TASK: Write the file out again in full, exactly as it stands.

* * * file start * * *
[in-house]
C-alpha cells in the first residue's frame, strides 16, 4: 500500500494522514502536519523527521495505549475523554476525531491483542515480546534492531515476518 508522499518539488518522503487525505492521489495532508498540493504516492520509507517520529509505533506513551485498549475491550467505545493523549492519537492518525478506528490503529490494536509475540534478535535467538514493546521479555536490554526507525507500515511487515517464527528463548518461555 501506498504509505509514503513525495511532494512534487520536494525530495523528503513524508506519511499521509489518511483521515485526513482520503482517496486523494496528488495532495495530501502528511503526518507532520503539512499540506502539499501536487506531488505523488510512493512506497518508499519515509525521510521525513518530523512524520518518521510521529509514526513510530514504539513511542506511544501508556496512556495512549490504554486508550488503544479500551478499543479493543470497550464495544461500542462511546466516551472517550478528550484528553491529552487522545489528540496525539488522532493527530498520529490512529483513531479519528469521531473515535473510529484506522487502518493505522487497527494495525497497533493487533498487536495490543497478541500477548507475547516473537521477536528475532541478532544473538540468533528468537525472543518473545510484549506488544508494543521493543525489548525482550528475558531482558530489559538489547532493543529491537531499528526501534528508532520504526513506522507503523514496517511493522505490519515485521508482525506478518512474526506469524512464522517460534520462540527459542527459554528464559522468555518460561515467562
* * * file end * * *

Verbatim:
[in-house]
C-alpha cells in the first residue's frame, strides 16, 4: 500500500494522514502536519523527521495505549475523554476525531491483542515480546534492531515476518 508522499518539488518522503487525505492521489495532508498540493504516492520509507517520529509505533506513551485498549475491550467505545493523549492519537492518525478506528490503529490494536509475540534478535535467538514493546521479555536490554526507525507500515511487515517464527528463548518461555 501506498504509505509514503513525495511532494512534487520536494525530495523528503513524508506519511499521509489518511483521515485526513482520503482517496486523494496528488495532495495530501502528511503526518507532520503539512499540506502539499501536487506531488505523488510512493512506497518508499519515509525521510521525513518530523512524520518518521510521529509514526513510530514504539513511542506511544501508556496512556495512549490504554486508550488503544479500551478499543479493543470497550464495544461500542462511546466516551472517550478528550484528553491529552487522545489528540496525539488522532493527530498520529490512529483513531479519528469521531473515535473510529484506522487502518493505522487497527494495525497497533493487533498487536495490543497478541500477548507475547516473537521477536528475532541478532544473538540468533528468537525472543518473545510484549506488544508494543521493543525489548525482550528475558531482558530489559538489547532493543529491537531499528526501534528508532520504526513506522507503523514496517511493522505490519515485521508482525506478518512474526506469524512464522517460534520462540527459542527459554528464559522468555518460561515467562